He gives this example: “What are the important needs of humanity? What hypothetical innovations could address these needs at the most fundamental level? Which of these potential solutions is most feasible? And which strategy has the highest probability of success?”

Learn more about the fellows’ research and its influence on society through their research statements below.

Meet the NSF Fellows:

Joann Chongsaritsinsuk
Second-year Ph.D. student

Advisor: Stacy Malaker

Research: “In the Malaker Lab, I work at the interface of proteomics and glycobiology where I study densely O-glycosylated mucins in disease states. Mucin 16, or CA125, is upregulated in ovarian cancer and is the primary biomarker for the disease, which is plagued by poor survival rates upon delayed diagnosis. I am developing mass spectrometry techniques to characterize the O-glycosylation landscape of CA125, with the ultimate goal of improving its efficacy as a biomarker to enhance early diagnosis of ovarian cancer.”


Noah Gibson
Second-year Ph.D. student

Advisor: James Mayer

Research: “My research focuses on understanding fundamental redox reactions (movement of electrons and atoms) at the solid-solution interface of metal oxides. I explore these reactions using colloidal nanoparticles, which allow for a unique approach that involves a variety of solution-phase and solid-state characterization techniques. Given that this research is fundamental, the lessons learned will have broad impacts on technologies for energy storage or production for a more sustainable future.”


Sebastian Ibarraran
Fourth-year undergraduate student

Advisor: Timothy Newhouse

Research: Sebastian’s research focuses on applications of machine learning to accelerate and enhance our understanding of organic synthesis. Leveraging intentionally small datasets and quantum chemical calculations, he has built neural network models for predicting enantioselectivity in asymmetric catalysis and developing fluorescent probes for biological assays. These approaches have led to meaningful chemical insights and have the potential to make promising therapeutic compounds more accessible through their possible roles in medicinal chemistry.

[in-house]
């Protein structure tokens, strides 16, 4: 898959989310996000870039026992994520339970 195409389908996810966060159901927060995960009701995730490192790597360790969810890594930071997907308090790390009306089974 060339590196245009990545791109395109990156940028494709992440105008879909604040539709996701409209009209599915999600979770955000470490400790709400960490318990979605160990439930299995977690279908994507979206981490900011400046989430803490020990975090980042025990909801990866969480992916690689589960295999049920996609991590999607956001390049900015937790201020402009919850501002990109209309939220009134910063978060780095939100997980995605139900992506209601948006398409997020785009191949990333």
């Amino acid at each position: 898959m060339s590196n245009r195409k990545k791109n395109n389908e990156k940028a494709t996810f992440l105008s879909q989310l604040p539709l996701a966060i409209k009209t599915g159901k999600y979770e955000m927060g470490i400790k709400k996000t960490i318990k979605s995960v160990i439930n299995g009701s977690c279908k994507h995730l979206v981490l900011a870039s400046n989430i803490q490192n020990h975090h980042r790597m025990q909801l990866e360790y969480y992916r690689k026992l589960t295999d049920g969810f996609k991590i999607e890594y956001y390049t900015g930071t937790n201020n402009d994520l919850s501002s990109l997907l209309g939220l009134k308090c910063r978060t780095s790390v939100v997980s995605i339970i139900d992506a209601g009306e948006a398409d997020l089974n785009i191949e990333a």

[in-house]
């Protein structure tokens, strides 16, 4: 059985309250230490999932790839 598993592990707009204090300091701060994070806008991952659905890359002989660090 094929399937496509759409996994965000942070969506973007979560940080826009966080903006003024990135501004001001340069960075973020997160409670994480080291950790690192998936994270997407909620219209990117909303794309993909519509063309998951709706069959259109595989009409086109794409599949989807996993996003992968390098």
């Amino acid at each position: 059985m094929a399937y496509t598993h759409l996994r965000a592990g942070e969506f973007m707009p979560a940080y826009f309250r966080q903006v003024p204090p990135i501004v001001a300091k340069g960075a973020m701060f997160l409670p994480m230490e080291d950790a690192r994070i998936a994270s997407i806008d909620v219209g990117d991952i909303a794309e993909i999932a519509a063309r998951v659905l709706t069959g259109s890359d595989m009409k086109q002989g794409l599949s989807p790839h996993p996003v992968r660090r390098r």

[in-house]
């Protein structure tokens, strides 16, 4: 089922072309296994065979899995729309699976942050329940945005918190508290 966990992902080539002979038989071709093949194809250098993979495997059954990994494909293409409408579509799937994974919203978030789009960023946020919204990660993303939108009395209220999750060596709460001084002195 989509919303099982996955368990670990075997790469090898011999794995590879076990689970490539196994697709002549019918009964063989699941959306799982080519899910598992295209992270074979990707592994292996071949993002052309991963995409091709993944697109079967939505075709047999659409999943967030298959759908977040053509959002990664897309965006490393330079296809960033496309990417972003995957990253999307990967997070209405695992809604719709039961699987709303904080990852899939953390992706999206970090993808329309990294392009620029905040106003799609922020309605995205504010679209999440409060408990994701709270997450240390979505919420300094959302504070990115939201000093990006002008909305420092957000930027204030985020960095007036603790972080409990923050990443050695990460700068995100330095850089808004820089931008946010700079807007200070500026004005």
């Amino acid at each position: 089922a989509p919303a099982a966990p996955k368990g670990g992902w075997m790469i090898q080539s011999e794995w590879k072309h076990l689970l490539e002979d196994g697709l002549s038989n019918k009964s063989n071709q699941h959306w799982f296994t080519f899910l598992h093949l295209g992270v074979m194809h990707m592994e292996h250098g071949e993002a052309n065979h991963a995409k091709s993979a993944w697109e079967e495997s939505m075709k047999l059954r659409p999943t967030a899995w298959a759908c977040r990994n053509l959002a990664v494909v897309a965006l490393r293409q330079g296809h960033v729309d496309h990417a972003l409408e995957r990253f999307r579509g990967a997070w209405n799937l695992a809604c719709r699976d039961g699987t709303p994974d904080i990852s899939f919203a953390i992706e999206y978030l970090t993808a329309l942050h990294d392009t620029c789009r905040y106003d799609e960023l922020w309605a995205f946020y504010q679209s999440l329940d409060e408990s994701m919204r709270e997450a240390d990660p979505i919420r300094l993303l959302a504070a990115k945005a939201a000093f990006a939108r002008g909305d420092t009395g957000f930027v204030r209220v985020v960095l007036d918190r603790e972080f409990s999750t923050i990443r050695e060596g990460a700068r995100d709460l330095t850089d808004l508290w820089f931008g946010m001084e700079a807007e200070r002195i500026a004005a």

Gregory Kyro
Second-year Ph.D. student

Advisor: Victor Batista

Research: “The nexus of artificial intelligence and biological engineering will largely shape the future of humanity. Accordingly, I am developing machine learning models and statistical methodologies using cutting-edge concepts from computer science and applied mathematics for studying important biological systems such as the CRISPR-Cas9 protein, as well as for more general applications such as virtual screening. I aim to advance our abilities to engineer proteins to perform specific tasks with high efficiency and to design molecules to selectively alter protein function in a desirable manner, capabilities that will hold unimaginable potential for improving human function.”


Katelyn Laughon
Second-year Ph.D. student

Advisor: Tianyu Zhu

Research: “My research is to develop quantum methods to simulate the photoemission spectra of solid-liquid interfaces with quantitative accuracy and reasonable computational cost. To do this, I am developing a Green’s function-based embedding method that addresses the limitations of traditional embedding methods and applying it to systems of increasing complexity to gradually work up to simulating interfaces. This research will assist in materials development with applications ranging from heterogeneous catalysis to energy generation and storage.”


Shivani Patel
First-year Ph.D. student

Advisor: Jon Ellman

Research: “In the Ellman Group, we focus on developing enabling organic methods for pharmaceutically relevant drug discovery. My research focus is primarily on the catalytic enantioselective synthesis of sulfoximines via the alkylation of sulfenamides at sulfur. Enabling rapid access to complex and functionally diverse sulfoximines would be invaluable to the medicinal chemist’s toolbox, as these scaffolds are increasingly incorporated into pharmaceutical drug candidates.”


The following Chemistry graduate students received honorable mentions from the NSF: Abbigayle Cuomo and Kevin Jiang.